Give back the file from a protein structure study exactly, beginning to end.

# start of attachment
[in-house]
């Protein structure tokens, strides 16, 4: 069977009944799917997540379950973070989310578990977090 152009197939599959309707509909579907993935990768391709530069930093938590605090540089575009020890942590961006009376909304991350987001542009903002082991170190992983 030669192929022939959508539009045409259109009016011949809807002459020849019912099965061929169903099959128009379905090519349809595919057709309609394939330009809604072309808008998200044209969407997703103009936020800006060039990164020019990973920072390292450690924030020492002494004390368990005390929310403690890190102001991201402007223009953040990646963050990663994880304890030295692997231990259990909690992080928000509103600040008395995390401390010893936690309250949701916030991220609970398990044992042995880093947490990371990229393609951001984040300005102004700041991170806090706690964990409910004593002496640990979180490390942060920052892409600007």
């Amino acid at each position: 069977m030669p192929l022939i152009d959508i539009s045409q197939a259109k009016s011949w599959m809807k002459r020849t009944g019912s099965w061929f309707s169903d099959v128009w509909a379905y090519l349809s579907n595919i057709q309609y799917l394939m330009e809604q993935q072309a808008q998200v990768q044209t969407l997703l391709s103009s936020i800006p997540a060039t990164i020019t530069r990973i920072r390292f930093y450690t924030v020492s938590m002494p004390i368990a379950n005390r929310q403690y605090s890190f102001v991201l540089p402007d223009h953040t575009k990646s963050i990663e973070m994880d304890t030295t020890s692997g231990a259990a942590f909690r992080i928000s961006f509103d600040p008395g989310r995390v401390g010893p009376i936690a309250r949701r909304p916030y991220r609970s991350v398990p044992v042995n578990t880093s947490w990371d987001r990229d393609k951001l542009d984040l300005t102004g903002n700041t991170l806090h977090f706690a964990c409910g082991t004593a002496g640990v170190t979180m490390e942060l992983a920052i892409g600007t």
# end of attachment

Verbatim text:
[in-house]
């Protein structure tokens, strides 16, 4: 069977009944799917997540379950973070989310578990977090 152009197939599959309707509909579907993935990768391709530069930093938590605090540089575009020890942590961006009376909304991350987001542009903002082991170190992983 030669192929022939959508539009045409259109009016011949809807002459020849019912099965061929169903099959128009379905090519349809595919057709309609394939330009809604072309808008998200044209969407997703103009936020800006060039990164020019990973920072390292450690924030020492002494004390368990005390929310403690890190102001991201402007223009953040990646963050990663994880304890030295692997231990259990909690992080928000509103600040008395995390401390010893936690309250949701916030991220609970398990044992042995880093947490990371990229393609951001984040300005102004700041991170806090706690964990409910004593002496640990979180490390942060920052892409600007």
């Amino acid at each position: 069977m030669p192929l022939i152009d959508i539009s045409q197939a259109k009016s011949w599959m809807k002459r020849t009944g019912s099965w061929f309707s169903d099959v128009w509909a379905y090519l349809s579907n595919i057709q309609y799917l394939m330009e809604q993935q072309a808008q998200v990768q044209t969407l997703l391709s103009s936020i800006p997540a060039t990164i020019t530069r990973i920072r390292f930093y450690t924030v020492s938590m002494p004390i368990a379950n005390r929310q403690y605090s890190f102001v991201l540089p402007d223009h953040t575009k990646s963050i990663e973070m994880d304890t030295t020890s692997g231990a259990a942590f909690r992080i928000s961006f509103d600040p008395g989310r995390v401390g010893p009376i936690a309250r949701r909304p916030y991220r609970s991350v398990p044992v042995n578990t880093s947490w990371d987001r990229d393609k951001l542009d984040l300005t102004g903002n700041t991170l806090h977090f706690a964990c409910g082991t004593a002496g640990v170190t979180m490390e942060l992983a920052i892409g600007t």